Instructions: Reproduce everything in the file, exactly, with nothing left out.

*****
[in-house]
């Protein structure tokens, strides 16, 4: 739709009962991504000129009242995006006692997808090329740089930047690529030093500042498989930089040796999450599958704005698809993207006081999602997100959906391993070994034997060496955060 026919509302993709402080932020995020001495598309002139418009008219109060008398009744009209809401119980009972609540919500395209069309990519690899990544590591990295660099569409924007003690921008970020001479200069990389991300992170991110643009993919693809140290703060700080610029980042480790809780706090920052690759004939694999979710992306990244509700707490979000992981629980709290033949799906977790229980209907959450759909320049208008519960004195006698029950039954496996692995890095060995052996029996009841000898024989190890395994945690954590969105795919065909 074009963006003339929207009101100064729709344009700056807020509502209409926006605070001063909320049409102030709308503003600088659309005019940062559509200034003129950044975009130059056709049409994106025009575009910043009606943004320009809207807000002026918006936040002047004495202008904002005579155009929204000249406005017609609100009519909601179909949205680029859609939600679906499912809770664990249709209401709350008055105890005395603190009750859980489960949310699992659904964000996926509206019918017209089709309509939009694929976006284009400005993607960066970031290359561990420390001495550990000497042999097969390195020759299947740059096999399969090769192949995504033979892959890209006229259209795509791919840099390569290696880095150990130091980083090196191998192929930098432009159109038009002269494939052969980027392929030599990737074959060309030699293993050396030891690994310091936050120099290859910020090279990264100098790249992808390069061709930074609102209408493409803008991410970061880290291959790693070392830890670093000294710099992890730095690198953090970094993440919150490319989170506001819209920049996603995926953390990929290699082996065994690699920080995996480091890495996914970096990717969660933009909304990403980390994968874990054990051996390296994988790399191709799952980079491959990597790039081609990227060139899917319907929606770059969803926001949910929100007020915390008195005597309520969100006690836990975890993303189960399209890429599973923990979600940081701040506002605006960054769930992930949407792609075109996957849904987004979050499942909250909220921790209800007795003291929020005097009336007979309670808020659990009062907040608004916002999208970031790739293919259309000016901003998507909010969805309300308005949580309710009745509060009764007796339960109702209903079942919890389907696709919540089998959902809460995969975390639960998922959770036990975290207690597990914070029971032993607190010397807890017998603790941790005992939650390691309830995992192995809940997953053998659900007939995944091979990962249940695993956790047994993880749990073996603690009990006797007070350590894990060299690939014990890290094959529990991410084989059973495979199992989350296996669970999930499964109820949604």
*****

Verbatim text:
[in-house]
């Protein structure tokens, strides 16, 4: 739709009962991504000129009242995006006692997808090329740089930047690529030093500042498989930089040796999450599958704005698809993207006081999602997100959906391993070994034997060496955060 026919509302993709402080932020995020001495598309002139418009008219109060008398009744009209809401119980009972609540919500395209069309990519690899990544590591990295660099569409924007003690921008970020001479200069990389991300992170991110643009993919693809140290703060700080610029980042480790809780706090920052690759004939694999979710992306990244509700707490979000992981629980709290033949799906977790229980209907959450759909320049208008519960004195006698029950039954496996692995890095060995052996029996009841000898024989190890395994945690954590969105795919065909 074009963006003339929207009101100064729709344009700056807020509502209409926006605070001063909320049409102030709308503003600088659309005019940062559509200034003129950044975009130059056709049409994106025009575009910043009606943004320009809207807000002026918006936040002047004495202008904002005579155009929204000249406005017609609100009519909601179909949205680029859609939600679906499912809770664990249709209401709350008055105890005395603190009750859980489960949310699992659904964000996926509206019918017209089709309509939009694929976006284009400005993607960066970031290359561990420390001495550990000497042999097969390195020759299947740059096999399969090769192949995504033979892959890209006229259209795509791919840099390569290696880095150990130091980083090196191998192929930098432009159109038009002269494939052969980027392929030599990737074959060309030699293993050396030891690994310091936050120099290859910020090279990264100098790249992808390069061709930074609102209408493409803008991410970061880290291959790693070392830890670093000294710099992890730095690198953090970094993440919150490319989170506001819209920049996603995926953390990929290699082996065994690699920080995996480091890495996914970096990717969660933009909304990403980390994968874990054990051996390296994988790399191709799952980079491959990597790039081609990227060139899917319907929606770059969803926001949910929100007020915390008195005597309520969100006690836990975890993303189960399209890429599973923990979600940081701040506002605006960054769930992930949407792609075109996957849904987004979050499942909250909220921790209800007795003291929020005097009336007979309670808020659990009062907040608004916002999208970031790739293919259309000016901003998507909010969805309300308005949580309710009745509060009764007796339960109702209903079942919890389907696709919540089998959902809460995969975390639960998922959770036990975290207690597990914070029971032993607190010397807890017998603790941790005992939650390691309830995992192995809940997953053998659900007939995944091979990962249940695993956790047994993880749990073996603690009990006797007070350590894990060299690939014990890290094959529990991410084989059973495979199992989350296996669970999930499964109820949604």